Grant of two million for self-learning model to predict risk of coronary heart disease based on big data
Researchers from Maastricht University and Maastricht UMC+ are receiving a grant of nearly two million euros from NWO for the development of a self-learning eHealth application that aims to prevent coronary heart disease. The digital application uses massive amounts of data from hospitals, general practitioners and the Central Bureau of Statistics (CBS), among others. Based on that ‘big data’, a personal risk profile can be formulated and starting points for intervention can be looked at.
Coronary heart disease is caused when blood flow to the heart is restricted. In most cases, this is due to a narrowing of the coronary artery. Smoking, diet, exercise and other lifestyle factors play an important role in this. That means that the risk of coronary heart disease can be reduced by stimulating a healthier lifestyle. However, that is easier said than done. The Maastricht researchers therefore want to move towards a personalised model. However, big data remains the starting point.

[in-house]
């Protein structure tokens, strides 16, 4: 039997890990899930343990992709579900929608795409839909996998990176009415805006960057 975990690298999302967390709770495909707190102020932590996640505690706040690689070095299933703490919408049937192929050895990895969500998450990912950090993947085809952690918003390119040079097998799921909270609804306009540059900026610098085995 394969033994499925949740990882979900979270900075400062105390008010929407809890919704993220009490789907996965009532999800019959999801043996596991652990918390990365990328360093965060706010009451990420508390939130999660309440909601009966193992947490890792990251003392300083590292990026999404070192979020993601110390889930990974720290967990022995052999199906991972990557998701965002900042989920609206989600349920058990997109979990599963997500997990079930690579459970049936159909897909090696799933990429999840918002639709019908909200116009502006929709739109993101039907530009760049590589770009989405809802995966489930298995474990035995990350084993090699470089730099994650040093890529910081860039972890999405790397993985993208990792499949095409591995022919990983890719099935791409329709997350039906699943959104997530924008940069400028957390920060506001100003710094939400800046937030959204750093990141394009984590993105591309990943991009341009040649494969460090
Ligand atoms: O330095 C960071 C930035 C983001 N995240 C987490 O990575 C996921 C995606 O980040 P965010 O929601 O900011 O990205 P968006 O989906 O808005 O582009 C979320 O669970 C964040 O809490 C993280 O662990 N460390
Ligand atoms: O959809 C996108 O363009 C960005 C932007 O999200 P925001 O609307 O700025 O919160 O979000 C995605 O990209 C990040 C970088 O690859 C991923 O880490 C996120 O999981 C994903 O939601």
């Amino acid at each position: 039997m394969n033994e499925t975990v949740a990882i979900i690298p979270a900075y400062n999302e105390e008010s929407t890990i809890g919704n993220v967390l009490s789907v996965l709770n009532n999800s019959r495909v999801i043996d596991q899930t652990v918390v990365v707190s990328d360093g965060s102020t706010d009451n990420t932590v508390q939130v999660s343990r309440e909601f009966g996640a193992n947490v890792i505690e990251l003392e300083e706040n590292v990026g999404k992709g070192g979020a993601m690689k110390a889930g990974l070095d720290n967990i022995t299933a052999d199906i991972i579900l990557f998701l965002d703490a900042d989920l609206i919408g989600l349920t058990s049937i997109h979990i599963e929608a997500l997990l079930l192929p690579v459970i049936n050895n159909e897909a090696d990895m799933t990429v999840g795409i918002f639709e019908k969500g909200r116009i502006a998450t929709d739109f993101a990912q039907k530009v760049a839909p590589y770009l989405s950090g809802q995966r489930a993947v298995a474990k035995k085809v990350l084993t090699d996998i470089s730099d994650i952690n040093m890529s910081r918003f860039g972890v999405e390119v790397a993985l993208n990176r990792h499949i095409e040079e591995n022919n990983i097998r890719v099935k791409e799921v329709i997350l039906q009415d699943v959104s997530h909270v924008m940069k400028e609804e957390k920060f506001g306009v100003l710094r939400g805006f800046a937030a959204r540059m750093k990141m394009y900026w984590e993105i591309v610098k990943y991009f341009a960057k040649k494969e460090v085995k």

Hospitals and general practitioners have a wealth of medical information. Statistics Netherlands also has data of a socio-economic nature. For example, data from patients with a history of coronary heart disease can be combined with data on lifestyle trends among the population and the physical environment of a person. Based on these combined data, risk assessments can be made for the development of coronary heart disease. That knowledge is bundled in a predictive model. Using this as an aid, it is possible to accurately estimate who is at risk on the basis of his or her individual characteristics. This data will again be used for the refinement of the eHealth application.
In addition to the risk assessment, the researchers want to take it a step further. “Ultimately, the goal is to minimise and prevent the risk of coronary heart disease”, says Prof. André Dekker, professor of Clinical Data Science. “But in small, feasible steps. Adopting an integrated lifestyle in one go is very difficult for people and is not realistic.” Because of this, the researchers use their predictive model to first look at where the most benefits can be achieved. “And that's where we apply the lifestyle interventions. This also encourages people to actually improve their health. The eCoach that we are going to develop will support this.”
The research project is called CARRIER and is being carried out in collaboration with MAASTRO Clinic, Statistics Netherlands, huisartsen Oostelijk Zuid-Limburg and Sananet.